I don’t know how to tell you this, but you are not going to live forever.
Someday, you will draw your final breath and close your eyes for the last time.
And I hate to add insult to injury, but eventually your name will be spoken for the last time too.
Your name and your legacy will be swept into the tide and will be lost in the ocean of time.
This is true no matter who you are or how you live.
It is easy to ignore and forget these truths. But such denial only produces a life of anxiety, anger, violence, pride and wastefulness.
So it is imperative that we be intentional about remembering and embracing our own mortality.
The clock ticks on, and the grave draws closer, and we do well to remember that.
Don’t get me wrong. Even though this is all a sobering thought, remembering our own mortality does not mean we should become miserable and depressed.
Nor do I advocate that we party hard, quit our jobs, or try to find meaning and significance in hedonistic pleasure.
The thought of our own death often produces one of these or the other, either despair or debauchery.
But there is another option. It is the option to accept our mortality and yet carry on with joy and in the fear of the Lord.
Let us not ignore that we are mortals; our days are numbered. We are creatures, not the Creator. But neither let us allow our creatureliness to strip us of our joy or our obedience.
The book of Ecclesiastes gives us counsel for embracing our finitude (Eccl. 9:7-12).
We are taught to savor and enjoy the things which do not last: the apples which will spoil if not eaten right away; the children who grow up so quickly; the aspen which are golden but a few days per year; and the friends who may not be around as long as we would like.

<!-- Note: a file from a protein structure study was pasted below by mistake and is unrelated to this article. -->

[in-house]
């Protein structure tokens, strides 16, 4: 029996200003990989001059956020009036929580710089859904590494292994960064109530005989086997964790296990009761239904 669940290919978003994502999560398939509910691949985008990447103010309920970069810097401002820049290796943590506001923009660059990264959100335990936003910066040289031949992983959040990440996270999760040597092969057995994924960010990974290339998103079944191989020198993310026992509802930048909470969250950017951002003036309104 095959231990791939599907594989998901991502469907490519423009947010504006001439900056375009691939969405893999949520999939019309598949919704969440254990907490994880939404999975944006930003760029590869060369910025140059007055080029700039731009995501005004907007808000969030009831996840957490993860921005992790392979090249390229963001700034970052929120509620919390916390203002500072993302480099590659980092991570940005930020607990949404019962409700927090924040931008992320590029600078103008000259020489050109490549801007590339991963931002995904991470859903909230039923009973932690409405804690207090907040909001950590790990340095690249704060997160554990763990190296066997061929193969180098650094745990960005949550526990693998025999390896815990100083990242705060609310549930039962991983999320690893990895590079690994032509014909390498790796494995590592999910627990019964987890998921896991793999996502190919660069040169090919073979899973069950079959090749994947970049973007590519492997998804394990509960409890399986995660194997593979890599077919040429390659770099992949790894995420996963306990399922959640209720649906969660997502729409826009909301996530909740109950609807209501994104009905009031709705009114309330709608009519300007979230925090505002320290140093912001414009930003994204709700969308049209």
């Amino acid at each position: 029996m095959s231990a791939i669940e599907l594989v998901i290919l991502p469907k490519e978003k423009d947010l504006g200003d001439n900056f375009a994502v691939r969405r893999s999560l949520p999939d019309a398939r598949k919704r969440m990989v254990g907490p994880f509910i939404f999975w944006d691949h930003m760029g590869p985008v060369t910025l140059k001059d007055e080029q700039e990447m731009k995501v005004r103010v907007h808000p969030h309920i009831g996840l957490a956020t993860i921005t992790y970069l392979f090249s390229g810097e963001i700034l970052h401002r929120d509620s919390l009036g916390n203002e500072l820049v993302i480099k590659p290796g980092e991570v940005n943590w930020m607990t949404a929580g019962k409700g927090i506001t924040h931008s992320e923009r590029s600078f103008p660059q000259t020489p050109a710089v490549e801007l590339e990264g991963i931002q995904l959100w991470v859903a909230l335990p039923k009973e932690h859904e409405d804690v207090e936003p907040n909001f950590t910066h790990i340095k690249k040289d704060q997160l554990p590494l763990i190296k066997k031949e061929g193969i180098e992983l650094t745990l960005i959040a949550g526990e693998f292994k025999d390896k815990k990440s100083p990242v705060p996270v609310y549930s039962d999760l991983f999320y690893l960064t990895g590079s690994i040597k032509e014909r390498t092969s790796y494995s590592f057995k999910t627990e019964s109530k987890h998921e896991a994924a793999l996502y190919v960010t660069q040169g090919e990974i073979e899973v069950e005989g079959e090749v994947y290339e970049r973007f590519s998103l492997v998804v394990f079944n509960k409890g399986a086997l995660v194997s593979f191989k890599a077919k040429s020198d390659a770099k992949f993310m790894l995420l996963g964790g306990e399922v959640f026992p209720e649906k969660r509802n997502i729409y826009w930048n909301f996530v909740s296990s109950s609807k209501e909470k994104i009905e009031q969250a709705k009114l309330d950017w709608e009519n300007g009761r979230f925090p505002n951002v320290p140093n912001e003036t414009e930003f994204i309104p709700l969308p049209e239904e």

The world is full of good and beautiful gifts from God—food, wine, marriage, flowers, laughter, and good company.
But we must enjoy these gifts right away because they will not last forever.
Neither will they wait for us to get around to them later. And one day, we won’t be around to get to them at all.
So pause, and savor the gifts of God.
Stop pretending you have an unlimited supply of tomorrows and can enjoy these things later.
Stop pretending that your current project, conflict, or drama is of cosmic or eternal significance.
Remember that you are a creature, you have boundaries, you have limitations, and yet God in his grace has given you good things to enjoy here and now.
When you remember that you are in fact only human, you actually become more fully human.
And as you become more fully human, you come more closely to resemble the truly human one, Jesus of Nazareth.
For here is a Man whose whole life was lived with an eye toward his own grave.
He embraced it, and yet carried on with joy and in the fear of the Lord.
May we do the same.
Parker Bullard is the Senior Minister of the Poncha Springs Church of Christ.